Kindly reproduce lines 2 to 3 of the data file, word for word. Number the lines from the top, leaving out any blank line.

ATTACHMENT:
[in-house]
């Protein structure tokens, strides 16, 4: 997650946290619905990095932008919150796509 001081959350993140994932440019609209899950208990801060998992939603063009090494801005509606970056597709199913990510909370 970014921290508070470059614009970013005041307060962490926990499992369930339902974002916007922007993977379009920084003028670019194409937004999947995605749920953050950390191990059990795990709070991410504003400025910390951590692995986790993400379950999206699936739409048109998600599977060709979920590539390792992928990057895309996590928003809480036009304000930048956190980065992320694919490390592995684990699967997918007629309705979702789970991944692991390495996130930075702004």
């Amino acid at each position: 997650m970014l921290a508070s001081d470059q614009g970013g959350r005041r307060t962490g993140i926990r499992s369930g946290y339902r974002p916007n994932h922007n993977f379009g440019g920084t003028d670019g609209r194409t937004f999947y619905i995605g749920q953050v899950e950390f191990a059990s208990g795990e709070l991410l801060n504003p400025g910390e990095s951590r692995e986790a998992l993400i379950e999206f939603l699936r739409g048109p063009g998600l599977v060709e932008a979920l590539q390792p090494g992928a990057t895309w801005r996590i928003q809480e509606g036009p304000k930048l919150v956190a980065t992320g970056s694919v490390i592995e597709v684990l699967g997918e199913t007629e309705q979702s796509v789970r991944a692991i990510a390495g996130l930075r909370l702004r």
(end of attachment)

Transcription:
């Protein structure tokens, strides 16, 4: 997650946290619905990095932008919150796509 001081959350993140994932440019609209899950208990801060998992939603063009090494801005509606970056597709199913990510909370 970014921290508070470059614009970013005041307060962490926990499992369930339902974002916007922007993977379009920084003028670019194409937004999947995605749920953050950390191990059990795990709070991410504003400025910390951590692995986790993400379950999206699936739409048109998600599977060709979920590539390792992928990057895309996590928003809480036009304000930048956190980065992320694919490390592995684990699967997918007629309705979702789970991944692991390495996130930075702004």
């Amino acid at each position: 997650m970014l921290a508070s001081d470059q614009g970013g959350r005041r307060t962490g993140i926990r499992s369930g946290y339902r974002p916007n994932h922007n993977f379009g440019g920084t003028d670019g609209r194409t937004f999947y619905i995605g749920q953050v899950e950390f191990a059990s208990g795990e709070l991410l801060n504003p400025g910390e990095s951590r692995e986790a998992l993400i379950e999206f939603l699936r739409g048109p063009g998600l599977v060709e932008a979920l590539q390792p090494g992928a990057t895309w801005r996590i928003q809480e509606g036009p304000k930048l919150v956190a980065t992320g970056s694919v490390i592995e597709v684990l699967g997918e199913t007629e309705q979702s796509v789970r991944a692991i990510a390495g996130l930075r909370l702004r």